Silk is one of the oldest known luxury natural fibres used over 5000 years and is thought to originate from China. It is sometimes referred to as the "queen of fabrics" and became a traded currency during the Han Dynasty. Silk is the only natural filament fibre and is soft, lustrous and smooth to touch. Made with 100% eco silk satin that uses less water and less toxic dyes compared to standard silk.


Bamboo is a very strong plant fibre derived from the pulp of bamboo plants that is rapidly renewable and outstandingly biodegradable. It originated from China, historically used to make paper. Bamboo is a low-maintenance crop that requires few chemicals during cultivation.

TENCEL™by Lenzing, Austria

Tencel™ is a branded version of lyocell, produced by Lenzing, a company in Austria. It is a type of rayon that is created by dissolving sustainably sourced wood pulp. Unlike rayon viscose, lyocell and Tencel™ go through a closed-loop process, recycling more than 99% of the products, where chemicals are reused and are less dangerous to humans. 


With our environmental impact in mind, some of our garments are manufactured with Jersey Lomellina Renew, a high quality recycled polyester produced by Ecoantex® in Italy. Its fibres are made of 100% recycled plastic bottles; their yarns are transformed into virgin quality fabric that is durable, soft to touch, lightweight and breathable.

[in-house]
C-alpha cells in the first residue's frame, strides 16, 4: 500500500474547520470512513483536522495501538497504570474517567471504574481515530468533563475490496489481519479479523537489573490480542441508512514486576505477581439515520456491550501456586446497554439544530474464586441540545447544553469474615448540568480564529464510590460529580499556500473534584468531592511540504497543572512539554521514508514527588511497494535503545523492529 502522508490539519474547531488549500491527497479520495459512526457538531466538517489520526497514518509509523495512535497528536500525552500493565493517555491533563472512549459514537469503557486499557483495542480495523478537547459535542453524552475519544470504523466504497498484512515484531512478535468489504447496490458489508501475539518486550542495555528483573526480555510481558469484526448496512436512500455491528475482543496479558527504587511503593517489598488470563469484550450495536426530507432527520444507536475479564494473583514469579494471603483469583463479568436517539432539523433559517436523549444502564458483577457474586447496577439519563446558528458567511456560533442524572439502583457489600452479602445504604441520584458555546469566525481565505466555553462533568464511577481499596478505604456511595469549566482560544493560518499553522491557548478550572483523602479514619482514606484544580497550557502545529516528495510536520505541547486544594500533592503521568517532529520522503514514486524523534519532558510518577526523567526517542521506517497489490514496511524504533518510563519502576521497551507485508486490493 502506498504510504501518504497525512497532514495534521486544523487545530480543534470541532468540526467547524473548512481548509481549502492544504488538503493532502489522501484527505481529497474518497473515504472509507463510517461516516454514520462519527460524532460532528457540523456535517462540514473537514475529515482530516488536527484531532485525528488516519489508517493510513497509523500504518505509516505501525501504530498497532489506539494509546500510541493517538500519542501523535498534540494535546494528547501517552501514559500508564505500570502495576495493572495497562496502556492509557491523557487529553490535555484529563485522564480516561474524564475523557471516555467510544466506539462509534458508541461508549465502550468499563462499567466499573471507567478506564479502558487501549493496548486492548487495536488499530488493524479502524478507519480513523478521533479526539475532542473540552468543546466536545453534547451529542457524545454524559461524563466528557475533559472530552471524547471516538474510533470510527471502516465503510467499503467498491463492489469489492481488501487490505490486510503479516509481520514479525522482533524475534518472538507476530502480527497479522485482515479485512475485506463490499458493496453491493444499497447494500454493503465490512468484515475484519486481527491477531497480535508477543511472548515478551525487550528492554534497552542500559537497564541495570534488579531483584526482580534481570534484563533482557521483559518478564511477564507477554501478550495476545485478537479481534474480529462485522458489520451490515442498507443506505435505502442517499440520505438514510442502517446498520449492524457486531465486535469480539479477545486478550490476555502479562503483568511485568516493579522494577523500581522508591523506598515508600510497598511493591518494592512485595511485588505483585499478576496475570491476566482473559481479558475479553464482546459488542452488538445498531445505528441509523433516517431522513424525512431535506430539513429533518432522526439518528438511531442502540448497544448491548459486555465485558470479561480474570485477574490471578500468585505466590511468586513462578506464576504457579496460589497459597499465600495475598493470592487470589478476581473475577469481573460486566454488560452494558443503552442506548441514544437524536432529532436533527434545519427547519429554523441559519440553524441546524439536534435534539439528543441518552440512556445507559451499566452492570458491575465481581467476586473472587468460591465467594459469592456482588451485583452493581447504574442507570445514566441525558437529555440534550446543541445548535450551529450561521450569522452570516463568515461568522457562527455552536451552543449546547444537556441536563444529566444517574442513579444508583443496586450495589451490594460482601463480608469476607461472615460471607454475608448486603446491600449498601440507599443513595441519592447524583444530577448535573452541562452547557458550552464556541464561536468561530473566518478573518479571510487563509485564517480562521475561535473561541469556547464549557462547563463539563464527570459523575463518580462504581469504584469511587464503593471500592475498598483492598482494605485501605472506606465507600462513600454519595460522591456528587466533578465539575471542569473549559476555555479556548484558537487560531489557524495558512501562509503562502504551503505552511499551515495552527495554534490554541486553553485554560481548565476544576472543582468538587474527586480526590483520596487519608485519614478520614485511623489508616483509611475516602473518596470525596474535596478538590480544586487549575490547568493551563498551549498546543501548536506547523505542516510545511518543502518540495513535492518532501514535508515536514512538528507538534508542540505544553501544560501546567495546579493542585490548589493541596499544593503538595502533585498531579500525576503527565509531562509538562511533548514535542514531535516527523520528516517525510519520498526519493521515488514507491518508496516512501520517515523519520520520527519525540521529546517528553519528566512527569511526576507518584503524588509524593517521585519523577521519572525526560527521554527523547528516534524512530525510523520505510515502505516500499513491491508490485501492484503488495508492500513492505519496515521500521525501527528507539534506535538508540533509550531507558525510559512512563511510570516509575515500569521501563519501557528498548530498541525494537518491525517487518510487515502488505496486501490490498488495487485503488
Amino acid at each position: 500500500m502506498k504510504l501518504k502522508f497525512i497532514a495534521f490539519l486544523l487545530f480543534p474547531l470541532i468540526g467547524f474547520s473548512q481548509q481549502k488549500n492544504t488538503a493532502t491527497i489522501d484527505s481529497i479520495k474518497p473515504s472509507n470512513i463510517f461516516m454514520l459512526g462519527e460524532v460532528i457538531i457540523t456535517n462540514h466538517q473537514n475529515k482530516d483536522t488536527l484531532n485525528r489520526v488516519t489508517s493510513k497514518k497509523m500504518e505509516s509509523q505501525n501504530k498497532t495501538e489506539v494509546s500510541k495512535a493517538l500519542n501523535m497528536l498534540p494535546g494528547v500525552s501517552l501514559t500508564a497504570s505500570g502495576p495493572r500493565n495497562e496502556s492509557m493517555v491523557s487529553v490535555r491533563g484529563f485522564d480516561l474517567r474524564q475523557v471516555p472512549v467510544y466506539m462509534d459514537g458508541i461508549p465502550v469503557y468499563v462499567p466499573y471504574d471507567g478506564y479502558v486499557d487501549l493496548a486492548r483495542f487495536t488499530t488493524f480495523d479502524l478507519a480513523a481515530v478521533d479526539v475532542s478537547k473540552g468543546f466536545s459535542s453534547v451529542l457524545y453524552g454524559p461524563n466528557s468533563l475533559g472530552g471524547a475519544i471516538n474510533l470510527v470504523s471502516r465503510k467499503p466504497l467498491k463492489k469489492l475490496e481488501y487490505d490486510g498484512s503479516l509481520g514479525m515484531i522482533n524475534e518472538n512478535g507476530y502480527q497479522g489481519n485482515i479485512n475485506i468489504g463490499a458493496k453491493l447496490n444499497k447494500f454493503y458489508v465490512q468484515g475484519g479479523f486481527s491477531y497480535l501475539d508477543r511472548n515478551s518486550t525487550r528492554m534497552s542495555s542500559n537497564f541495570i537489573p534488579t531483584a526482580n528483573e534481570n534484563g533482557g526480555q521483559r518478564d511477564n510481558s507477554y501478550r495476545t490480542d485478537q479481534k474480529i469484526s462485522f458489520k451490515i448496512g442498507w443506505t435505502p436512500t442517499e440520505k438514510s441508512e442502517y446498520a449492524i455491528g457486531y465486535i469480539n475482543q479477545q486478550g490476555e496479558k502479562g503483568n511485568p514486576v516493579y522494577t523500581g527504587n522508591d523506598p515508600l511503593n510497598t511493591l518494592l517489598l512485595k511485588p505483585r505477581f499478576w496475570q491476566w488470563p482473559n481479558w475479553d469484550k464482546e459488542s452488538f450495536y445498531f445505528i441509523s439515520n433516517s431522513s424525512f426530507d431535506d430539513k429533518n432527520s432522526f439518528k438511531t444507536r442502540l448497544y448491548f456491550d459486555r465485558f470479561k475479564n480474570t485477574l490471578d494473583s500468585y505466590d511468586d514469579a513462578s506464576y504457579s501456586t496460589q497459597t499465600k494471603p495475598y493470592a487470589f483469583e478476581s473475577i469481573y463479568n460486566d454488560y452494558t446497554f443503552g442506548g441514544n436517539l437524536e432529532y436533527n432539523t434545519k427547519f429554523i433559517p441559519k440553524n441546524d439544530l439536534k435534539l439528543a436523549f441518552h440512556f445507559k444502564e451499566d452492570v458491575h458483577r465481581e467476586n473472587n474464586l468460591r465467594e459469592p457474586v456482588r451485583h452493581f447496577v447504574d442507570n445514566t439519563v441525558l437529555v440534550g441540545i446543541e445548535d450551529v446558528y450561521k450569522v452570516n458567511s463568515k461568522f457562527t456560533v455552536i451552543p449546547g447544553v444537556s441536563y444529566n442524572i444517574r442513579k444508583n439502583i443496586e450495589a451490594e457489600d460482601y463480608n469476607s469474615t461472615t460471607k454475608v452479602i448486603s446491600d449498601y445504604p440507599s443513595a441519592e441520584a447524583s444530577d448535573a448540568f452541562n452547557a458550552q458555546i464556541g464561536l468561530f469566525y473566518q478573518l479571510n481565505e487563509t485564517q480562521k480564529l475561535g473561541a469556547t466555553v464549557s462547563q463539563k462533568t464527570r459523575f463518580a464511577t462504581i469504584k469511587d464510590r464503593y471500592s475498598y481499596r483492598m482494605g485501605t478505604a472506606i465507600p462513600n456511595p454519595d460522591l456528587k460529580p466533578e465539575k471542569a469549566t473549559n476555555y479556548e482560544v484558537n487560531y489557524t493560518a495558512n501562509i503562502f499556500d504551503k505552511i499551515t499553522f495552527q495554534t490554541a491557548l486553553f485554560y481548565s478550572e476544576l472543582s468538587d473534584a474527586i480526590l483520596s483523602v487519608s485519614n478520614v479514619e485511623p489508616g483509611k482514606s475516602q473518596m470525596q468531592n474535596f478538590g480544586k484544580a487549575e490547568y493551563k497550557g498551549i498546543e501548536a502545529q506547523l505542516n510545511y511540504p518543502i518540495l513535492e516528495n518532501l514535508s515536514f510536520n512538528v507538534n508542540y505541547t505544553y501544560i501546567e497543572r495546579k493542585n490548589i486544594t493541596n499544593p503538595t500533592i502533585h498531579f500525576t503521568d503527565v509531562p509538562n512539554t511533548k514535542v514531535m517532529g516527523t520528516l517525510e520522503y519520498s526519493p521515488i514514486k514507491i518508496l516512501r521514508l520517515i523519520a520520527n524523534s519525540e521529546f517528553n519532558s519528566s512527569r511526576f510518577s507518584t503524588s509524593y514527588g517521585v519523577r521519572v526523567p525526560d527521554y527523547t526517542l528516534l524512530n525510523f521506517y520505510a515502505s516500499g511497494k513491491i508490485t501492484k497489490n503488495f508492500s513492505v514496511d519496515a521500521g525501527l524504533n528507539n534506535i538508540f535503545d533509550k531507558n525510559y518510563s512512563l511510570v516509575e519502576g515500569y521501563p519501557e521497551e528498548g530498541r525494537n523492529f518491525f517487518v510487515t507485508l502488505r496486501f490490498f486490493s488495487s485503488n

CARVICO ECONYL®by Aquafil, Italy

We utilise high quality ECONYL® regenerated nylon by Aquafil in our swimwear. ECONYL® is a great alternative to virgin nylon as it is made from regenerated nylon waste, such as industrial plastic, fabric scraps and fishing nets, recovering ocean debris and diverting post-consumer waste destined for landfill.


Cotton is the world's most popular natural fibre, having been grown for over 6000 years and first known to be woven in Pakistan in 3000 BC. Organic cotton is regarded as environmentally better than conventional cotton as it is grown from non-GMO seeds, using less water and synthetic agricultural chemicals that are known to pose detrimental risk to farmers and local communities, as well as degradation of our soils.


Deadstock fabric is leftover fabric; a product of manufacturing processes whereby fabrics are over-ordered, or textile mills overproduce. The use of deadstock fabrics gives purpose to textiles that would otherwise be thrown out, diverting waste from landfills, and making use of something that has already been created.

Given deadstock is purchased second-hand, there is minimal supply chain traceability, meaning that fabrics are rarely certified for ethical or organic production. We can additionally not be sure of the environmental impact of their production process.

We acknowledge that use of deadstock fabric is not the perfect solution, however have made the decision to use limited amounts of deadstock to repurpose what is already in existence, providing second-life to industry waste and byproducts.